Military Subjects: Battles & Campaigns


 

The 1799 Campaign in Italy: The Austrians Advance

By Enrico Acerbi

The French Retreat

On April 9, in the evening, Schérer realized that the whole line of the Republican outposts between Bormio and Lakes Idro and Garda had been attacked by the Austrians and that the French forces withdrew in disorder towards Brescia. This unforeseen news and without no exact knowledge of the size of the enemy force that was trying to encircle his left flank, he immediately ordered   the Army of Italy to retreat behind the River Oglio.  This allowed  his troops to reach the bridges on the Adda, with forced marches, in good order and safety. He strengthened  the garrison of Mantua leaving there 6600 men and reorganized the army, disbanding two of the six divisions, raising three new divisions of ten infantry battalions and three cavalry regiments, with an additional avant-guard division of five battalions and two cavalry regiments. The army  behind the Oglio numbered around 28000 men and 60 guns.  On April 10, he received the news that Dessolle had been repulsed from Glurns and that he was marching back to Bormio in Valtelline.

The Austrian Outflanking Manoeuvre

On April 11, Austrian brigade Vukassovich took the Rocca d’Anfo Fortress, which stood guard over Lake Idro (Brescia), then advanced to Fusine and Lavignano near Brescia. His Avant-Garde, led by Colonel Prodanovich, occupied Goito, Roverbella and Marmirolo. On April 12 Vukassovich took Castel Belforte, Bigarella and the right bank of the Molinella channel. General Elsnitz cautiously advanced to the Mantua’s plains with 11 battalions  and 8 squadrons. General Sommariva was ordered to besiege Peschiera and put 3 battalions  at Monzambano, with outposts on Lake Garda until Goito, and deploy 1 battalion and 2 squadrons as the garrison in Castelnuovo and Cavalcaselle. Colonel Schröckinger was sent from Mozambano to Ponti to blockade the fortress at Peschiera on the Mincio’s right bank. In the meantime, the Austrians moved forward their vanguards to attack the French lines of communications. Before the cities of Brescia and Bergamo there were two vital military structures which had the task to ensure supplies to the Mincio line: Fortress Orzinuovi (see also the Sieges part) and the large Monte Chiaro Depot camp (today Montichiari near Brescia). Orzinuovi resisted until April 30, when it was occupied by a detachment under General Alcaini; Monte Chiaro, however, was cleared by Vukassovich’s troops. These events forced the French to forget the hypothetical river Oglio line and to move quickly to the more defensible Adda line; this, however, had a major problem: it was too long for only 30,000 demoralized French.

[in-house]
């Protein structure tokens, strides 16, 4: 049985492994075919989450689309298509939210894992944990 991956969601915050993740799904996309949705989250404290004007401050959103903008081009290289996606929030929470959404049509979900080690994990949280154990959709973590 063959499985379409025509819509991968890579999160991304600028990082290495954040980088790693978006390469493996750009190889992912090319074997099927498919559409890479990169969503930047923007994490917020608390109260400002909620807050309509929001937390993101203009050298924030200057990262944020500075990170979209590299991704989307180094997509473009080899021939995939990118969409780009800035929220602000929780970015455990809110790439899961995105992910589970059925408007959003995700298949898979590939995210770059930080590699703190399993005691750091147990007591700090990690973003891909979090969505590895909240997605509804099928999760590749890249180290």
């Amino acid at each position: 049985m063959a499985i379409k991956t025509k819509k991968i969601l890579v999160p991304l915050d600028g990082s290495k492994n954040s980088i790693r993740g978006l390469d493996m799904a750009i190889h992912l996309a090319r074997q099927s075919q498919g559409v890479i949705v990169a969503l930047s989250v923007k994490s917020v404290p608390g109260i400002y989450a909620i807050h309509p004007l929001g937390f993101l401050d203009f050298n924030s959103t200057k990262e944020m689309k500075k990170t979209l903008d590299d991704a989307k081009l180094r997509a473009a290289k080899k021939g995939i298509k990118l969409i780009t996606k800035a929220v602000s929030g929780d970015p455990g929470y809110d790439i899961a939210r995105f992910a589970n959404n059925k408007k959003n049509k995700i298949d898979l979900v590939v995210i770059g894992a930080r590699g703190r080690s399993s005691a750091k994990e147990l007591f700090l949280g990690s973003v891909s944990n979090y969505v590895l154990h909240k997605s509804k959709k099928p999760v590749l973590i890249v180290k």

If the river Po was the principal line of defence southwards, the only way to protect the capital city of Milano ( Milan) was to deploy along the Adda River, coming north directly from Lake Como  at Lecco, and ending in the Po. This  Po Line or the so-called Pizzighettone-Cremona-Piacenza triangle, was with Alessandria to the left and Mantua to the right. This would had provided effective defence and would had enabled the army either to wait in safety for the arrival of distant allies or, eventually, to advance offensively in the plains between the Sesia and the Adige Rivers. However, in this case, Milano had to be lost. The Cordon defensive system was too vulnerable, because it allowed the enemy a wide advancing initiative with the possibility to concentrate the forces where wanted.

While concentrating troops near the bridges seemed an adequate tactic for that times (streams were very difficult to ford), this deployment left too many gaps to be considered safe. Moreover the defender had to foresee, where the enemy main attack would come. Considering  that this strategic defensive disposition had cost the Austrians many defeats by Bonaparte previously, and would cost others in the future),  Schérer did not learn from the historical experience.